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Social Media Trends 2014 (Part 13): The (Unavoidable) Social Media Backlash

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View the full Social Media Trends 2014 SlideShare summary here.

Social Media Trends 2014 (Part 13): The (Unavoidable) Social Media Backlash

Welcome to the send last instalment of the Kamber Social Media Trends 2014 series.

Being an agency that specialises in social media you might think that this one was a tough one to include in our predictions for 2014.

It was, and it wasn’t.

In 2014, you can expect to see social media’s role recalibrated to play a support role for the ongoing content produced by brands and organisations.

This is a good thing.

The backlash we’re more likely to see comes in the form of particular age groups and niche audiences who will increasingly avoid the mainstream networks in 2014.

The mainstream media will also continue to find stories about the negative impact social media is having on society while glossing over the positive impact it can bring.

Privacy will also be even more of a pressing issue.

Our general technology obsession will be increasingly called into question too.

Why will this happen? Let’s find out.

Trend 13: Social Media has enjoyed a period of being the flavour of the month, but some big questions will be asked in 2014

social media trends part two diffusion modelIn part two of this series, we touched on the diffusion of innovations model (see right).

This theory lays out the role early-adopters play in the adoption of new ideas and technology, which then spawns more mainstream use.

The by-product of this process is that many early adopters move away from these ideas and technologies once they are adopted by the masses.

We’ve seen teenagers exhibit this behaviour in 2013 with many ‘fleeing’ Facebook and turning to new school messenger apps.

It is important to note they aren’t giving up on social media completely, they are just being social in a more direct way.

But, in the eyes of many people, Facebook is social media.

The more that this audience moves away from traditional platforms like Facebook, the more you’ll see stories appear about the ‘death of social media’ which will only fuel the broader backlash movement.

This article from Yahoo.com back up that argument.

The industry backlash

The marketing industry, particularly industry publications, will be where the backlash is likely to gather the most momentum.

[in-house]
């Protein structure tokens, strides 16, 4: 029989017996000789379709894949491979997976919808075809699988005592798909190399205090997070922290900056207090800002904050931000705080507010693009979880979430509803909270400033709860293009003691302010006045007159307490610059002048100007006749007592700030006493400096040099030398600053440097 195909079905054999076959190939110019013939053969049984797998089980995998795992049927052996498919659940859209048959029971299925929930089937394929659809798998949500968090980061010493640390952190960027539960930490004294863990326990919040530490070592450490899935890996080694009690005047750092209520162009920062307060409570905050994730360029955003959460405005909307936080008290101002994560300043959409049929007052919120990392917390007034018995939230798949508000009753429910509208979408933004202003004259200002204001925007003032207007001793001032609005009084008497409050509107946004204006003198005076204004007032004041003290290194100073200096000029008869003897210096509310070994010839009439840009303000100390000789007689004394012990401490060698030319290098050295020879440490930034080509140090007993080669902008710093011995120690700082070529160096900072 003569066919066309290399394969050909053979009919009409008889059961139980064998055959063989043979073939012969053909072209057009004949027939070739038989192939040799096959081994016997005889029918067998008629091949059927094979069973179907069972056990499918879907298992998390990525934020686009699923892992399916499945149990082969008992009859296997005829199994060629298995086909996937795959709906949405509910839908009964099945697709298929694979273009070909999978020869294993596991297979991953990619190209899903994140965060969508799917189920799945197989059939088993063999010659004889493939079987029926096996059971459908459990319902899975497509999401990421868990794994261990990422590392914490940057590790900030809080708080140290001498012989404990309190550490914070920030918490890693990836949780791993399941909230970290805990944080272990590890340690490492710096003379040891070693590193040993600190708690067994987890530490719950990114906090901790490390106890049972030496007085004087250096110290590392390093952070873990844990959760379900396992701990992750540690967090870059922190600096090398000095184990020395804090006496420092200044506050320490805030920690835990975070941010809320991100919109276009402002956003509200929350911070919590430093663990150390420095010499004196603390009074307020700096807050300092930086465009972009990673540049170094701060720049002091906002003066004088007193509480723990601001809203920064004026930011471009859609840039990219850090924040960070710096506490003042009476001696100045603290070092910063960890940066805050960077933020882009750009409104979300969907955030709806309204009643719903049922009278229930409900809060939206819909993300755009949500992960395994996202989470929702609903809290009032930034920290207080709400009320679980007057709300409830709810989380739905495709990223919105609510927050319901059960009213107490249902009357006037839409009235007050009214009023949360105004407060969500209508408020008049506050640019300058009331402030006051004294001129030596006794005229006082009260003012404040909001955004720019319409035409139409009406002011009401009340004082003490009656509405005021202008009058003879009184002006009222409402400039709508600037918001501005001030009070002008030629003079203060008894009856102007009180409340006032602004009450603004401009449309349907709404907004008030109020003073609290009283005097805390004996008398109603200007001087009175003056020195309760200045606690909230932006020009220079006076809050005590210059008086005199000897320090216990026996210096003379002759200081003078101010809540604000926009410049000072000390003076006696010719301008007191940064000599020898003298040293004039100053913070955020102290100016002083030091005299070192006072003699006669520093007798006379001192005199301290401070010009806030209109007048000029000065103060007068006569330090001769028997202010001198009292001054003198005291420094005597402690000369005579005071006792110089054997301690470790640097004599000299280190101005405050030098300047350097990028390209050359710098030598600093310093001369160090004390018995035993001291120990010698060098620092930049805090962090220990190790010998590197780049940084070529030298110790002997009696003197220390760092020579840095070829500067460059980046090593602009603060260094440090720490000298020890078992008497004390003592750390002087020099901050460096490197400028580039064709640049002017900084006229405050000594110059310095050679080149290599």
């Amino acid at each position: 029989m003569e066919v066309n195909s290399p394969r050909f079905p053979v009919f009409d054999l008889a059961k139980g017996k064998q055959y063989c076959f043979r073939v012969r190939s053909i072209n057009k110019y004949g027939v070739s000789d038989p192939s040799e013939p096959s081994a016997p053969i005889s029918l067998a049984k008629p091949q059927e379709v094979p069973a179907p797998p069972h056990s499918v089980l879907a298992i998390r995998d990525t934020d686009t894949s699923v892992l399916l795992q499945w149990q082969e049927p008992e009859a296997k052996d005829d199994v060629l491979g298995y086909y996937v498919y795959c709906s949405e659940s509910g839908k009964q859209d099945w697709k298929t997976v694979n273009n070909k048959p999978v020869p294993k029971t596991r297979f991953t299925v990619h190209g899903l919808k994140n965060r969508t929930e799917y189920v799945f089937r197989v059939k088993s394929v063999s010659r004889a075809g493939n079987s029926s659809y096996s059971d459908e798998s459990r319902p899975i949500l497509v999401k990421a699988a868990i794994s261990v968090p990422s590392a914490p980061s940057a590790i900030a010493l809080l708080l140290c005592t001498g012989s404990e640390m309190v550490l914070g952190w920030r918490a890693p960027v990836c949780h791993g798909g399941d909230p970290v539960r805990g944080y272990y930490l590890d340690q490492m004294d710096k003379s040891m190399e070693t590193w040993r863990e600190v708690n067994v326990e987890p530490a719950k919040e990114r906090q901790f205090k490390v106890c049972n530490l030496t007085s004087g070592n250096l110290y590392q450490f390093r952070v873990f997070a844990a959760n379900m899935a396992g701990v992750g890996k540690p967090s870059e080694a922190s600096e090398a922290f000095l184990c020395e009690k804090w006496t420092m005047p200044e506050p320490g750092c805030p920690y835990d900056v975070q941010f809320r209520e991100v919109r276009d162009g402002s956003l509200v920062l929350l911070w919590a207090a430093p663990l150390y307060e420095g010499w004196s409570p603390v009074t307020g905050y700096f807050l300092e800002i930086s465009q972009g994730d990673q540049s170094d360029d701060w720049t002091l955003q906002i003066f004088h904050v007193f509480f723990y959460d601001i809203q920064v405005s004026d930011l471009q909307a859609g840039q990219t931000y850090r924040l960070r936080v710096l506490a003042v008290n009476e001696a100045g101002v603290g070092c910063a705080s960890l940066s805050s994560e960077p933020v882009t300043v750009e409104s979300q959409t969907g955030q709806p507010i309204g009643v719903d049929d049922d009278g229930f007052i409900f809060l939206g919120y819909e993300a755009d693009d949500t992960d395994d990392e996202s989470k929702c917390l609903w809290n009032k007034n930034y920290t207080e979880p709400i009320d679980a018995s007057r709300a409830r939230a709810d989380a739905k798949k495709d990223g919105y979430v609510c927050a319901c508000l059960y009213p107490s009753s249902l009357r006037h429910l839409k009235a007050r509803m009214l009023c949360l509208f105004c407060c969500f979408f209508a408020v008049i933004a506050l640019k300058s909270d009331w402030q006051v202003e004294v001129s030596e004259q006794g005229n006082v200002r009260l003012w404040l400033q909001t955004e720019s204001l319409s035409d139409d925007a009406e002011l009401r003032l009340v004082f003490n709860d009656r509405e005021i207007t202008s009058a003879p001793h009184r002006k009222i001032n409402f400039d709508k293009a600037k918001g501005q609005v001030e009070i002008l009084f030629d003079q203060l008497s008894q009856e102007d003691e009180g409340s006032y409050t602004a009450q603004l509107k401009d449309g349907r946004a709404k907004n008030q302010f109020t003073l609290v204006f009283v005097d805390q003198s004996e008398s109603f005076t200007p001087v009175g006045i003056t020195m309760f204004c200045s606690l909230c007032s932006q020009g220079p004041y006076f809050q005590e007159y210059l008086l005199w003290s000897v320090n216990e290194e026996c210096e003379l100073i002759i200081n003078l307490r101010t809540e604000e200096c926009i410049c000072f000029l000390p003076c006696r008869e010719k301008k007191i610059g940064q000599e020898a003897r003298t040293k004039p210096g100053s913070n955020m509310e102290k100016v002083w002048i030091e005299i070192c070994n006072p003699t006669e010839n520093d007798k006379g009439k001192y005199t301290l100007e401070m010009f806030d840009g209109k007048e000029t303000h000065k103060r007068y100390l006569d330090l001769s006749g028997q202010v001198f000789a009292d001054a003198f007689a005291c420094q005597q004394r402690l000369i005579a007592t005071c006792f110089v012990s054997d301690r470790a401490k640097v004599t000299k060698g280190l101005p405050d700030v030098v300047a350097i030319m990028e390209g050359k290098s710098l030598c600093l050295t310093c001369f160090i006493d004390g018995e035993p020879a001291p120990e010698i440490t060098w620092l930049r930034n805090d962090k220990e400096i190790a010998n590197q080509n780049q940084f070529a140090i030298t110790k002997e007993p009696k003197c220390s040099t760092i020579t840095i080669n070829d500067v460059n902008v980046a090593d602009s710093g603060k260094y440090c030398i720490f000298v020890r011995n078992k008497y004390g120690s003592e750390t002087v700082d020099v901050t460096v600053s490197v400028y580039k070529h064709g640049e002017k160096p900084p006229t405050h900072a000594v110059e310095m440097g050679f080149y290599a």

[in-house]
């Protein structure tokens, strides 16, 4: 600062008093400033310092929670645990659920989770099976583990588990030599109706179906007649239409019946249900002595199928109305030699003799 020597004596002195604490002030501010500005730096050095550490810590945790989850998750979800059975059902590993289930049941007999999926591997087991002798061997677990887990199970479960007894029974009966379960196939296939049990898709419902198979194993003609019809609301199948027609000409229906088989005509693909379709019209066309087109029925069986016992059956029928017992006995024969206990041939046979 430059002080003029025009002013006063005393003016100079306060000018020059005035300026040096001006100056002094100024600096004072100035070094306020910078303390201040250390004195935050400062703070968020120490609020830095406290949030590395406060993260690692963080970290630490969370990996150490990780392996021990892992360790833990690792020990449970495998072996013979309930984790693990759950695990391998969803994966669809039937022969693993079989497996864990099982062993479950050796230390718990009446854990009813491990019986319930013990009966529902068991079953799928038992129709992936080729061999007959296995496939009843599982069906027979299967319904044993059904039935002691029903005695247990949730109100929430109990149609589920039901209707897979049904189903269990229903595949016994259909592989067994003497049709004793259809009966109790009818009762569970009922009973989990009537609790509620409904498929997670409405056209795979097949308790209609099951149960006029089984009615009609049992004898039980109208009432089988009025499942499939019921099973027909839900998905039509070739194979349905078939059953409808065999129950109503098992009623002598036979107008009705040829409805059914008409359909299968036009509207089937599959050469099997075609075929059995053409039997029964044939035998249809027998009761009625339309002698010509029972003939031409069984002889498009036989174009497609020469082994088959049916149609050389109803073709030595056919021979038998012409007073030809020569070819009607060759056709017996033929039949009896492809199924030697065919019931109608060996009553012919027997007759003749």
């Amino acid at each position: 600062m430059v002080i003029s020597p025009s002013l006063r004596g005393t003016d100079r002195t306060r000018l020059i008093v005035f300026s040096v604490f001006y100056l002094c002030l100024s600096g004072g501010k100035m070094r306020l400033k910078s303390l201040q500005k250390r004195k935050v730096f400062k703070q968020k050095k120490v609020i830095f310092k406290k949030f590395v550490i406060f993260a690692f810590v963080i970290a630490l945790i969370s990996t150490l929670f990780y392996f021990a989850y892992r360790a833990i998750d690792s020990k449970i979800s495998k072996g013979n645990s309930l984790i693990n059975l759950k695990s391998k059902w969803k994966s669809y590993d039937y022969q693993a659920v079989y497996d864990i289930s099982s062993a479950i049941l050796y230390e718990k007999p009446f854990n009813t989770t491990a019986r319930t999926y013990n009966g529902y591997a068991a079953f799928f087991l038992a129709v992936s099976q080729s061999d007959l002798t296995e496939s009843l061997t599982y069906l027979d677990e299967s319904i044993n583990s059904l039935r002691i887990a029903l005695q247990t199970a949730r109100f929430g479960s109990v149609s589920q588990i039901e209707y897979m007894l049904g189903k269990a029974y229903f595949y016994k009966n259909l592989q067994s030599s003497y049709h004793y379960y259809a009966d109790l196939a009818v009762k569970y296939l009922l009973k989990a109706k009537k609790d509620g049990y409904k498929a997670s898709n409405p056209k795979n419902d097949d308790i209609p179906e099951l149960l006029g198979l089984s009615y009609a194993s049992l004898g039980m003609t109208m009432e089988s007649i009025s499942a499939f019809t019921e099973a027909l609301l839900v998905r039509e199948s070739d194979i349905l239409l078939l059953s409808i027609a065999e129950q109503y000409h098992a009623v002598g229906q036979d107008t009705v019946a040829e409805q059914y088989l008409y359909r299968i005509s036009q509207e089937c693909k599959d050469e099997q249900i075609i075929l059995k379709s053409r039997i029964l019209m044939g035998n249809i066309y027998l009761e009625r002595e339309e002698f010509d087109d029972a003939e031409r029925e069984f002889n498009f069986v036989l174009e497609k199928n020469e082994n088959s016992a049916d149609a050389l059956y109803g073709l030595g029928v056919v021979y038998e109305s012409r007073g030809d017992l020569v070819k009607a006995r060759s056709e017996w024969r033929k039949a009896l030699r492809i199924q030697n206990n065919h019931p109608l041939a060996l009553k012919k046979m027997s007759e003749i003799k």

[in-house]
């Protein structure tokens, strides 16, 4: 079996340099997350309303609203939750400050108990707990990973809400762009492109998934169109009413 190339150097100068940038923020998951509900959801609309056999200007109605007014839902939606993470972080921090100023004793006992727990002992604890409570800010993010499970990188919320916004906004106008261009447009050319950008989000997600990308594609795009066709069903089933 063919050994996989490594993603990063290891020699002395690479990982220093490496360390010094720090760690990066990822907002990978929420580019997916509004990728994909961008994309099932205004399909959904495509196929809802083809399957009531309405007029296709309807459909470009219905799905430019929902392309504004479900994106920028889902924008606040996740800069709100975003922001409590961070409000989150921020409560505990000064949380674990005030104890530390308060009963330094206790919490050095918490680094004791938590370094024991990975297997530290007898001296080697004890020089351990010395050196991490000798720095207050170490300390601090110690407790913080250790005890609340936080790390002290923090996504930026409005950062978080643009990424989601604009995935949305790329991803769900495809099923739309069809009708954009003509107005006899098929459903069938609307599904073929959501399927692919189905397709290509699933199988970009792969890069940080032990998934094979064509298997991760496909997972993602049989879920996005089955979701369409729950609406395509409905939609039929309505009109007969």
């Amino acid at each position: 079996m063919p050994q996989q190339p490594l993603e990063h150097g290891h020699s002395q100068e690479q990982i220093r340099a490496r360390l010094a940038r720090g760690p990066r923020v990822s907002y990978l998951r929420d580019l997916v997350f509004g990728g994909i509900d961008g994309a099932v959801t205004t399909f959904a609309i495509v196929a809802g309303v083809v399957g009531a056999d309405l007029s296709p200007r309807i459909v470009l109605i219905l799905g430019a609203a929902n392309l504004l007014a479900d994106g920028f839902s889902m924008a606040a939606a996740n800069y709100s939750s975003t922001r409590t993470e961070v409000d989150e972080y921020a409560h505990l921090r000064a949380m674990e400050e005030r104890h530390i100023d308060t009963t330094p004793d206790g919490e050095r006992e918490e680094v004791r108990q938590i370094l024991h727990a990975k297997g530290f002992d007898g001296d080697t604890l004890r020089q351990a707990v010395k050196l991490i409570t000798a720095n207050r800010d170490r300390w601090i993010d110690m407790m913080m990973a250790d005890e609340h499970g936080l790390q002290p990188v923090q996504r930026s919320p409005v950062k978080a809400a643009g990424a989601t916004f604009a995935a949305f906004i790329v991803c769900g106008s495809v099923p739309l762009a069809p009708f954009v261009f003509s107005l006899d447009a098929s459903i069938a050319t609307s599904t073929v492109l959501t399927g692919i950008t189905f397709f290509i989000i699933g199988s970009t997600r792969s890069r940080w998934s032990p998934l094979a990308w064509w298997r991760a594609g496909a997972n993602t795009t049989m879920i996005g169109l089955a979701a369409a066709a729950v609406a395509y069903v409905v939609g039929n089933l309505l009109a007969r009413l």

Serious questions about the value of social media will be asked.

Serious questions about the money spent on social media in the last few years will be asked.

Serious questions about the commercial impact of social media will be asked.

As touched on in the introduction, as long as the industry recognises that a recalibration is taking place, then most of these questions will be able to be answered adequately.

But, as we know, little things become big issues at great speed in the modern media environment.

And, ironically, it is social media participants who will the fuel this fire.

Traditional media’s role in the backlash movement

If the rumblings start in industry media, mainstream media is likely to pick up on it and extend the conversation.

This will only encourage more people to voice their displeasure at the tech-shaped world we now live in.

It’s true, we’ve got completely drunk on social media and general technological advancements and it is a point of contention for many members of the public.

Watch out for this to be amplified in 2014.

The public’s relationship with brands

In 2013, we saw a number of examples of the public reacting negatively toward social media ‘campaigns.’

This isn’t anything new, but it is happening with more and more regularity.

A good example was Domino’s who promised a ‘game changing’ announcement via social media for it only to be a new range of pizzas.

In the defence of Domino’s, they did a terrific job of reaching out to people that had voiced their displeasure towards the brand and offered them the chance to try one of the new pizzas for free.

It is a good reminder that adding value to the lives of your online communities, as opposed to pushing commercial messages, is the best way to achieve social media success.

Will the backlash really be worse in 2014?

All signs point to yes even though there has been no shortage of detractors over the last five years.

As outlined, the primary factors will be platform fragmentation, several (fair) questions from the industry, and the increasing apprehension of the public in response to overly commercial social media tactics.

It will be interesting to see how far the expected backlash goes and what impact it will have.

We only have one more instalment left in the Social Media Trends 2014 series.

Once that is posted, look out for our summary SlideShare presentation which will bring all of our predictions together in one easy-to-digest pack.

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